Yarn sizes are confusing to many. Different systems of measuring yarn
have developed over the centuries. These systems use both length and weight to
determine yarn size. Our intention is to explain the major systems in use by
manufacturers of cotton, worsted, woolen, silk, and synthetic yarns.
Cotton and Worsted Systems
For cotton and for wool, the size of yarn is
expressed in the number of units of length per pound of yarn. The measuring system
for yarn was developed very early. The basic unit of length is the hank
or skein, a relic of the days of hand spun yarn. The yardage in a hank varied
according to the type of yarn. For cotton yarn, a hank contains 840 yards. Worsted yarn, spun of combed wool, is measured in hanks of 560 yards. The number of hanks needed to make up a pound of yarn defines its size, known as the count in the
cotton and worsted systems. A 1-count cotton yarn, or 1s, has 840 yards to the
pound. A 1-count worsted yarn, also 1s, has 560 yards to the pound. A 1.5s worsted yarn has 1.5 X 560 yards, or 840 yards to the pound.
It is the equivalent of a 1s cotton.
Woolen spun yarn uses a basic unit of 1600
yards, or one run. A 1-run woolen yarn has 1600 yards to the pound. Our basic single yarn at New England Yarn & Pattern is spun at 1 7/8 run (1.875). This works out to 3,000 yards to the pound (1.875 X 1600). The equivalent in a cotton yarn is 3000/840 or about 3.57s. The
worsted equivalent is 3000/560, or about 5.35s.
In the cotton, worsted, and woolen systems, the larger the number, the finer the yarn.
Another measurement system was the cut, based on a 300 yard standard.
This was primarily used in the Philadelphia area. A 1-cut yarn has 300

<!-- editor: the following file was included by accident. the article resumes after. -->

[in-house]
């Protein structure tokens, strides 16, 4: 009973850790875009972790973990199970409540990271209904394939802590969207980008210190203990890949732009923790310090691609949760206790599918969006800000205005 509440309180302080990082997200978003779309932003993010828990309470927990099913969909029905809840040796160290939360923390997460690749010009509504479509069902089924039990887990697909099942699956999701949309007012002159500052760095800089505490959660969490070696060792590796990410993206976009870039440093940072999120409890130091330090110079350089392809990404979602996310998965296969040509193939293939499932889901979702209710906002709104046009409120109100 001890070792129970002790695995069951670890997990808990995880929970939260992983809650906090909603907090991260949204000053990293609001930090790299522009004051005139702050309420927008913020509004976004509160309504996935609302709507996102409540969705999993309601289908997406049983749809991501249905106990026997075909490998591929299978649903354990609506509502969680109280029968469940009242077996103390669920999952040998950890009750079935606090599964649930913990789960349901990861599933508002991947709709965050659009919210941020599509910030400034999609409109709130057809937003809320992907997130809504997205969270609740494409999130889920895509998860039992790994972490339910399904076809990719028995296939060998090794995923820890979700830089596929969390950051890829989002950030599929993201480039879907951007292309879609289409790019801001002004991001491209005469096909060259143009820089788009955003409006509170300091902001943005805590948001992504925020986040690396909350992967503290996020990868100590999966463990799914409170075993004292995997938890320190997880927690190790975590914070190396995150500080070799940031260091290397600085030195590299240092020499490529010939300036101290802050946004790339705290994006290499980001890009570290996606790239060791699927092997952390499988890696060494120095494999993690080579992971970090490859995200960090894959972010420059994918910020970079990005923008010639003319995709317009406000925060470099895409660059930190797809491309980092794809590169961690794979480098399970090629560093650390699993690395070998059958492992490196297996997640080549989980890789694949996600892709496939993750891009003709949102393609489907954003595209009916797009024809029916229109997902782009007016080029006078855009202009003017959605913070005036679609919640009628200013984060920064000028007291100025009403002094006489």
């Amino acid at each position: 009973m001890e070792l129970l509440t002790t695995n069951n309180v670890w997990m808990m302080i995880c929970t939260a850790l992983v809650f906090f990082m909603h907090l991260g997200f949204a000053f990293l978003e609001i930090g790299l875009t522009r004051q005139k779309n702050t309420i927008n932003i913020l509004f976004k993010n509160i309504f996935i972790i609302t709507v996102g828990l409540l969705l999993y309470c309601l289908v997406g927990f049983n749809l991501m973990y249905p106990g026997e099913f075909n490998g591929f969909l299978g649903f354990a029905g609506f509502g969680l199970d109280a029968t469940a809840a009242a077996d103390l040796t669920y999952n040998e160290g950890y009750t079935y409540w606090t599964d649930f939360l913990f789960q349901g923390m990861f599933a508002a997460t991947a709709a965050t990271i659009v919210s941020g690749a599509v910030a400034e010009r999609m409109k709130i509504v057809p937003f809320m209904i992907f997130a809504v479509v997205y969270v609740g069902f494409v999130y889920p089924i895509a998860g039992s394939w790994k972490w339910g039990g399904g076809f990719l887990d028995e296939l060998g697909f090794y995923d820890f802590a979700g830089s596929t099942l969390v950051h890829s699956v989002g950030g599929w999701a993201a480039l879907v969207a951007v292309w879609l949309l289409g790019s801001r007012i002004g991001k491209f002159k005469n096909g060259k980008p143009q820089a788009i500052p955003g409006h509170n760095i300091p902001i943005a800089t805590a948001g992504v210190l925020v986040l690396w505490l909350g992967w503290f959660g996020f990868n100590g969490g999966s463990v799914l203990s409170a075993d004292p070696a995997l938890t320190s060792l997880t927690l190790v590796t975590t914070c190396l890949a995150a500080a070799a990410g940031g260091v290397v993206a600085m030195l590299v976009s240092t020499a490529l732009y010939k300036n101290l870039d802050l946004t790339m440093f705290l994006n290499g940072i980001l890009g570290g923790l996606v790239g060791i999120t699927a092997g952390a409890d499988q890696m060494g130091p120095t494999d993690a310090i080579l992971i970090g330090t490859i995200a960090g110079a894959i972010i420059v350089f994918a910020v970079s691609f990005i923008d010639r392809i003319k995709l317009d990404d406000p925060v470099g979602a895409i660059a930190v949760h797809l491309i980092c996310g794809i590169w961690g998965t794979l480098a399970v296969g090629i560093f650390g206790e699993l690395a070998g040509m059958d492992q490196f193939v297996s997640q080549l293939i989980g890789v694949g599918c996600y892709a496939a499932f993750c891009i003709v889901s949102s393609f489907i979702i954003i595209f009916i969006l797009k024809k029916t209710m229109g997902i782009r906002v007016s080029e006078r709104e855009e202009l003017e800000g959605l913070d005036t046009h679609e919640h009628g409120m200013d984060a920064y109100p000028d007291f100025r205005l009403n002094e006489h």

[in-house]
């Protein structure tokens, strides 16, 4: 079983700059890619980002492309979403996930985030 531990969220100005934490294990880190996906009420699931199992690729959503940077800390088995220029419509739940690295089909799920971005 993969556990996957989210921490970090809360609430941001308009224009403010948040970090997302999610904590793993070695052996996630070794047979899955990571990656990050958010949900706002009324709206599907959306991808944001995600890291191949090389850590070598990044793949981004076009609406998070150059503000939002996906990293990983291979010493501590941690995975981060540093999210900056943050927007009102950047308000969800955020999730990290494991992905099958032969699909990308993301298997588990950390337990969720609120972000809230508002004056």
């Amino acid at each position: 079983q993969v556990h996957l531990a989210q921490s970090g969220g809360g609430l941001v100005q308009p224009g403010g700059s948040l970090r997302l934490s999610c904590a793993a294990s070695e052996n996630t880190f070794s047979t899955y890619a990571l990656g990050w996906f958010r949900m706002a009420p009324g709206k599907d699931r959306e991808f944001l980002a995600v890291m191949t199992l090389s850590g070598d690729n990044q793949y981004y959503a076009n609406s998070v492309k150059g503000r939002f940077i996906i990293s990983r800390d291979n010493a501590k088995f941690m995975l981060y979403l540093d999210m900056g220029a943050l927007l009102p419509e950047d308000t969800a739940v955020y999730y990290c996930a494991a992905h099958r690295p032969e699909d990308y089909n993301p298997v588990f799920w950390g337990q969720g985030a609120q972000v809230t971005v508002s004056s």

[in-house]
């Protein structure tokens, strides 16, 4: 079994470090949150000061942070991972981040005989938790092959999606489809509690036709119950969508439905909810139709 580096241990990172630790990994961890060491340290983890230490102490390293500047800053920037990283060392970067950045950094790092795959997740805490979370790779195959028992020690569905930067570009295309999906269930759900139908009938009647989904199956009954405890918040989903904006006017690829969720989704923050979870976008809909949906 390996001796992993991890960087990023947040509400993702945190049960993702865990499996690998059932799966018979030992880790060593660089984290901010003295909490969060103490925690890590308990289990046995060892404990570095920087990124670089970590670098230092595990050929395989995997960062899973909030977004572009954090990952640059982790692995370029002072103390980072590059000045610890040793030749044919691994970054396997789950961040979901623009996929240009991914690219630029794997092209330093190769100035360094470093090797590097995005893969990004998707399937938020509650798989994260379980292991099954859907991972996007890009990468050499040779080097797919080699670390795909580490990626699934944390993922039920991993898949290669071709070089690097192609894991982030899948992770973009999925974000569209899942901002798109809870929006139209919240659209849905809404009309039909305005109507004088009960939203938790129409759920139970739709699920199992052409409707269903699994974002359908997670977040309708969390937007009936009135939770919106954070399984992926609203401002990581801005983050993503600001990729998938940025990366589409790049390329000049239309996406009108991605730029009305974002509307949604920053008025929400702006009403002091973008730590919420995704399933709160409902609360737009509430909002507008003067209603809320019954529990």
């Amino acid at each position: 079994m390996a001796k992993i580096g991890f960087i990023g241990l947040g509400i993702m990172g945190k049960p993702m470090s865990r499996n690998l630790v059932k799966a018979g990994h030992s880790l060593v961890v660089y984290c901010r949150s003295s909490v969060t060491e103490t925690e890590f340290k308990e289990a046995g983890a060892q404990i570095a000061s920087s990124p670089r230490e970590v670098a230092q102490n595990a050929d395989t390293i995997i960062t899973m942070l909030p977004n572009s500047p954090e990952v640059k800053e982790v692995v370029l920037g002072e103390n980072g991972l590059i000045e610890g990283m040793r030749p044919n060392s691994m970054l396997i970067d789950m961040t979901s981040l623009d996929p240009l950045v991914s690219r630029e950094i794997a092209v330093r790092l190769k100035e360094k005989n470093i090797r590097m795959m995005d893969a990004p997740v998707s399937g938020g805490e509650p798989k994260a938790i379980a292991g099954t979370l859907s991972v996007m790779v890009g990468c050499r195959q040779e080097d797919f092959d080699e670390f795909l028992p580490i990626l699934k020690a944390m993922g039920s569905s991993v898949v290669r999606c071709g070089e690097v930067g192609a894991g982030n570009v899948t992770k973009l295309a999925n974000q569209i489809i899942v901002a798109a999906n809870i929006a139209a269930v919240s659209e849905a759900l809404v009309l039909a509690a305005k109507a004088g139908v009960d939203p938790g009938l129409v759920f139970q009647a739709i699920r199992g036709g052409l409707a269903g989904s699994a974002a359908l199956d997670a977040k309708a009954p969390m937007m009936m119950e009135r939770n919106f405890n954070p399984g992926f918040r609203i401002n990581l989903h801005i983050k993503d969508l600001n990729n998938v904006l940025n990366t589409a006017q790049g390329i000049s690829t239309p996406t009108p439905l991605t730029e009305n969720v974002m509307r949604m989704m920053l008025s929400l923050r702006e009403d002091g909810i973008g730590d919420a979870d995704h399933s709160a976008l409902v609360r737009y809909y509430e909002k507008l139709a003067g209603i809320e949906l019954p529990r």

yards to the pound. This system of measurement is seldom used today.
Silk, Rayon, Synthetics:
With silk, rayon, and synthetic yarns, the
denier system is used. In this system, the weight of 450 meters (approximately
492 yards) of a given yarn determines the size. The denier, based on an old French
copper coin, is 1/20 gram. The larger the yarn size, the larger the denier number
is. 1s cotton yarn is 99.7 denier. The
very fine nature of both the fiber and the spun yarn makes the denier system practical for these yarns, which tend to be finer
than cotton, worsted, or woolen yarn.
Generally, single yarn is plied with itself
for several reasons. First, a heavier yarn can be obtained. It is often impracticable to spin a very heavy yarn as a single.
Second, the quality of the yarn is better due to evening out variation in the single spun yarn. Third, plied yarn feels softer to the touch, essential to making garments.
The number of plies in a yarn is given as the first number in a two number set.
For example, Quinebaug Yarn is spun as 1 7/8 run or 1.875 run. This is
plied as 2, 3, or 4-ply yarn. These are expressed as 2/1.875, 3/1.875, or 4/1.875
run. To get the yardage in a plied yarn, divide the length of the single yarn
by the number of plies. Quinebaug Yarn, woolen system, has 1.875 X 1600 yards
to the pound, or 3,000 yards to the pound in the single, unplied yarn. Our medium
weight yarn, which has 3 plies, has 3,000 divided by 3, or 1,000 yards to the pound.
Therefore, a ¼ pound skein will have 250 yards.